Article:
What treatments/monitoring have you had/are having?
For my PEComa diagnosis, I have an annual lung CT scan and a pelvic MRI. For the BHD diagnosis and monitoring my kidneys, an abdominal MRI has been added to my scan order. Gratefully, my scans have all remained clear. I also get a thyroid ultrasound once a year due to the possibility that BHD might play a role in thyroid carcinomas (*Note from BHD Foundation: currently there is not enough evidence to conclusively say there is a link between BHD and thyroid cancers, see here for more information). In December 2021, I met with an interstitial lung specialist to learn more about my lung cysts. He informed me that although a spontaneous pneumothorax is possible, it would be unlikely to be fatal. He said that I should just live my life without worrying about the blebs, with the two exceptions of not riding in non-pressurized aircraft and avoiding scuba diving. Those restrictions pose no problems for me.
What advice would you give to someone who has been newly diagnosed with BHD?
It can be scary to find out that you have a genetic syndrome that raises your risks for cancer and spontaneous pneumothorax, but you may have been living with lung cysts unknowingly for years. Even if you get a renal cancer diagnosis, from what I understand, it is a relatively treatable cancer. It is better to know, than not know. As someone who has had a cancer diagnosis, I am very aware that the longer a cancer is allowed to grow within us, the worse the outcome will often be. Live your life, but keep up with the monitoring. It’s okay to be afraid for a while about what the future might look like, but then, just live. In some ways, I consider my diagnoses as gifts. They remind me to live each day as much in the moment as I can. It may sound trite, but I really don’t take each day for granted anymore. Living in fear of the future isn’t a great way to live. I think that the reason that BHD is rare is that most families aren’t even aware that they have it. Knowledge is power, be grateful that you have the knowledge about this condition.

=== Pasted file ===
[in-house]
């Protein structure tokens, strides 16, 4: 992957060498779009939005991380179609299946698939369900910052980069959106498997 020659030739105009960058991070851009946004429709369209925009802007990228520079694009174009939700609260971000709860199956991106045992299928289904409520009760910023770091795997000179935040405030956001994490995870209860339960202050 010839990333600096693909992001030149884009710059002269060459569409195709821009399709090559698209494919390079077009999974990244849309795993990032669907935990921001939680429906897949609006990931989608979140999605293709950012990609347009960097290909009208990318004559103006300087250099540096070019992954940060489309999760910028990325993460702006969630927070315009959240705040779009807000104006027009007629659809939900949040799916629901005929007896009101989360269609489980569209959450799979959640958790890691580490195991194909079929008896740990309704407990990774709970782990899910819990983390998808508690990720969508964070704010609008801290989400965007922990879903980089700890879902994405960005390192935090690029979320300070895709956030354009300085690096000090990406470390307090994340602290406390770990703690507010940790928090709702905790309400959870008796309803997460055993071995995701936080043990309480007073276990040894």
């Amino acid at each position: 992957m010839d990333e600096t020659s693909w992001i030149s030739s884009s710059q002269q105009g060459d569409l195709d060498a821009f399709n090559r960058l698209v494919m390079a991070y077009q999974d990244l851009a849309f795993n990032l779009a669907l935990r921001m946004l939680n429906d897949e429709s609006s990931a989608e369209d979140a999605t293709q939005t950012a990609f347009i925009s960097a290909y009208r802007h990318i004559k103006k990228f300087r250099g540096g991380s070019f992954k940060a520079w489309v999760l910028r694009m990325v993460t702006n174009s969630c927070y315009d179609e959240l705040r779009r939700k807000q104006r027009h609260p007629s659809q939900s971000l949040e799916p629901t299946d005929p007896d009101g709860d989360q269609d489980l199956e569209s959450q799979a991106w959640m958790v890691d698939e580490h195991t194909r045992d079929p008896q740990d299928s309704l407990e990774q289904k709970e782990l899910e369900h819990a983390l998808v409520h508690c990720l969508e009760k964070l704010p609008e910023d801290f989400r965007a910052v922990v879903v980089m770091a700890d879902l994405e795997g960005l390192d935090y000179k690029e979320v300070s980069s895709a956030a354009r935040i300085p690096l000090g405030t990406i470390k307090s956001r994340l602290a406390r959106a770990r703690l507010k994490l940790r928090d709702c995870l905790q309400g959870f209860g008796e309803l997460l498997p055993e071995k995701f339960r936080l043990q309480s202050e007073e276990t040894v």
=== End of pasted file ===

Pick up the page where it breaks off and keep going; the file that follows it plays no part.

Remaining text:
What do you hope the future looks like for someone living with BHD?
I hope that families can be identified earlier, rather than after a problem arises or an unrelated scan (as in my case) identifies the syndrome. I hope that further research will lead to treatment options or, even better, prevention of the symptoms.
How can the BHD Foundation better support the BHD community?